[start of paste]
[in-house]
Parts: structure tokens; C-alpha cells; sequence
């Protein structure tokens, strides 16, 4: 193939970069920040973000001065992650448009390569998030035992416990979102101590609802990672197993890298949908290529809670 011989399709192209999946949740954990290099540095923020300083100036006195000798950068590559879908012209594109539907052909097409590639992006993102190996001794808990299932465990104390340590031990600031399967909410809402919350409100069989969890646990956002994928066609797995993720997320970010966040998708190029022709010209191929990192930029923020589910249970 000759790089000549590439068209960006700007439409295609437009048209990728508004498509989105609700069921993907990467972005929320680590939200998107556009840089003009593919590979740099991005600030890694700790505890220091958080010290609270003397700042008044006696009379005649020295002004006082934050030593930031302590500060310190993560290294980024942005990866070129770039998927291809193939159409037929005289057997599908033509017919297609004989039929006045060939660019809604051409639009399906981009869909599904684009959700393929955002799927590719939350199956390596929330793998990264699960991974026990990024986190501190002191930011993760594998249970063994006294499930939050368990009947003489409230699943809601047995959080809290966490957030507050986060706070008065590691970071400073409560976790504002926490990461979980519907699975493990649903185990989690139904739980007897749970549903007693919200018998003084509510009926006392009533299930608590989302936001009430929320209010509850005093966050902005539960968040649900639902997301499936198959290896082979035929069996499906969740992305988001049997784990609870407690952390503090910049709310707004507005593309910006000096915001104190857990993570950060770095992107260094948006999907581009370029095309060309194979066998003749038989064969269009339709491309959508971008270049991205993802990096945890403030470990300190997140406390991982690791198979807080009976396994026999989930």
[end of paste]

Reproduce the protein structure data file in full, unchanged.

[in-house]
Parts: structure tokens; C-alpha cells; sequence
């Protein structure tokens, strides 16, 4: 193939970069920040973000001065992650448009390569998030035992416990979102101590609802990672197993890298949908290529809670 011989399709192209999946949740954990290099540095923020300083100036006195000798950068590559879908012209594109539907052909097409590639992006993102190996001794808990299932465990104390340590031990600031399967909410809402919350409100069989969890646990956002994928066609797995993720997320970010966040998708190029022709010209191929990192930029923020589910249970 000759790089000549590439068209960006700007439409295609437009048209990728508004498509989105609700069921993907990467972005929320680590939200998107556009840089003009593919590979740099991005600030890694700790505890220091958080010290609270003397700042008044006696009379005649020295002004006082934050030593930031302590500060310190993560290294980024942005990866070129770039998927291809193939159409037929005289057997599908033509017919297609004989039929006045060939660019809604051409639009399906981009869909599904684009959700393929955002799927590719939350199956390596929330793998990264699960991974026990990024986190501190002191930011993760594998249970063994006294499930939050368990009947003489409230699943809601047995959080809290966490957030507050986060706070008065590691970071400073409560976790504002926490990461979980519907699975493990649903185990989690139904739980007897749970549903007693919200018998003084509510009926006392009533299930608590989302936001009430929320209010509850005093966050902005539960968040649900639902997301499936198959290896082979035929069996499906969740992305988001049997784990609870407690952390503090910049709310707004507005593309910006000096915001104190857990993570950060770095992107260094948006999907581009370029095309060309194979066998003749038989064969269009339709491309959508971008270049991205993802990096945890403030470990300190997140406390991982690791198979807080009976396994026999989930």